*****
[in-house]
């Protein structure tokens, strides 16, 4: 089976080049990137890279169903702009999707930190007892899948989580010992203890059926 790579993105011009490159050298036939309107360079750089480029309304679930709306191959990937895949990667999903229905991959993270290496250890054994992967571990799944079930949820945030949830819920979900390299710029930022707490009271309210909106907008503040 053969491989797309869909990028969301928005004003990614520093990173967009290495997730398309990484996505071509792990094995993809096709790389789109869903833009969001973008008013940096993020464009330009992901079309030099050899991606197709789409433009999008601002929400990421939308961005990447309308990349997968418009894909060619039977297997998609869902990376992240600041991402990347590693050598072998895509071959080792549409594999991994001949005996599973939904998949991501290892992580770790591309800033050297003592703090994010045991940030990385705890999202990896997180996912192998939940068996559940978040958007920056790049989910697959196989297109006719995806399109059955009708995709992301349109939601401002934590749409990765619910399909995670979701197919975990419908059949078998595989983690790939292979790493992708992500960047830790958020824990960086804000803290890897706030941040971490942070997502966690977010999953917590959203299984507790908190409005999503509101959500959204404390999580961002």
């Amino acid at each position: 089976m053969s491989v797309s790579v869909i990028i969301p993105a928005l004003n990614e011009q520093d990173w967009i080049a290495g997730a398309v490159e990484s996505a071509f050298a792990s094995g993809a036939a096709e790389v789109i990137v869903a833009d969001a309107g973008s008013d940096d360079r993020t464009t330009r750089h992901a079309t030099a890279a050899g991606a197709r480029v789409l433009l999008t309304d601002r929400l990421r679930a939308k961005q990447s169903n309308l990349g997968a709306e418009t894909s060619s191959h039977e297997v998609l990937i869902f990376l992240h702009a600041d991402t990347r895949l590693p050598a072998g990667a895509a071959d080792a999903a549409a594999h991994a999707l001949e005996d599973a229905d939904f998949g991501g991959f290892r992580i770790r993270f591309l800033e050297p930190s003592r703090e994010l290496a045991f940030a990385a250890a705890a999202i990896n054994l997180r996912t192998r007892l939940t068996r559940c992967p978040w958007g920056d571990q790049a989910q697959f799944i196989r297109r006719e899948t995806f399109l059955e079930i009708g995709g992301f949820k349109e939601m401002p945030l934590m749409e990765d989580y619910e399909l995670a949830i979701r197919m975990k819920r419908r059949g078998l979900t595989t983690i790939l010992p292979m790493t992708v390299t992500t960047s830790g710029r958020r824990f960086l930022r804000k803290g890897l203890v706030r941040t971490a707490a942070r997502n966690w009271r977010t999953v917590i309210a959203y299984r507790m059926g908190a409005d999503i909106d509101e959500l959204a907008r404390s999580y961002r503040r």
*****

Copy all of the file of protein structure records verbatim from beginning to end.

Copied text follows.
[in-house]
């Protein structure tokens, strides 16, 4: 089976080049990137890279169903702009999707930190007892899948989580010992203890059926 790579993105011009490159050298036939309107360079750089480029309304679930709306191959990937895949990667999903229905991959993270290496250890054994992967571990799944079930949820945030949830819920979900390299710029930022707490009271309210909106907008503040 053969491989797309869909990028969301928005004003990614520093990173967009290495997730398309990484996505071509792990094995993809096709790389789109869903833009969001973008008013940096993020464009330009992901079309030099050899991606197709789409433009999008601002929400990421939308961005990447309308990349997968418009894909060619039977297997998609869902990376992240600041991402990347590693050598072998895509071959080792549409594999991994001949005996599973939904998949991501290892992580770790591309800033050297003592703090994010045991940030990385705890999202990896997180996912192998939940068996559940978040958007920056790049989910697959196989297109006719995806399109059955009708995709992301349109939601401002934590749409990765619910399909995670979701197919975990419908059949078998595989983690790939292979790493992708992500960047830790958020824990960086804000803290890897706030941040971490942070997502966690977010999953917590959203299984507790908190409005999503509101959500959204404390999580961002």
């Amino acid at each position: 089976m053969s491989v797309s790579v869909i990028i969301p993105a928005l004003n990614e011009q520093d990173w967009i080049a290495g997730a398309v490159e990484s996505a071509f050298a792990s094995g993809a036939a096709e790389v789109i990137v869903a833009d969001a309107g973008s008013d940096d360079r993020t464009t330009r750089h992901a079309t030099a890279a050899g991606a197709r480029v789409l433009l999008t309304d601002r929400l990421r679930a939308k961005q990447s169903n309308l990349g997968a709306e418009t894909s060619s191959h039977e297997v998609l990937i869902f990376l992240h702009a600041d991402t990347r895949l590693p050598a072998g990667a895509a071959d080792a999903a549409a594999h991994a999707l001949e005996d599973a229905d939904f998949g991501g991959f290892r992580i770790r993270f591309l800033e050297p930190s003592r703090e994010l290496a045991f940030a990385a250890a705890a999202i990896n054994l997180r996912t192998r007892l939940t068996r559940c992967p978040w958007g920056d571990q790049a989910q697959f799944i196989r297109r006719e899948t995806f399109l059955e079930i009708g995709g992301f949820k349109e939601m401002p945030l934590m749409e990765d989580y619910e399909l995670a949830i979701r197919m975990k819920r419908r059949g078998l979900t595989t983690i790939l010992p292979m790493t992708v390299t992500t960047s830790g710029r958020r824990f960086l930022r804000k803290g890897l203890v706030r941040t971490a707490a942070r997502n966690w009271r977010t999953v917590i309210a959203y299984r507790m059926g908190a409005d999503i909106d509101e959500l959204a907008r404390s999580y961002r503040r």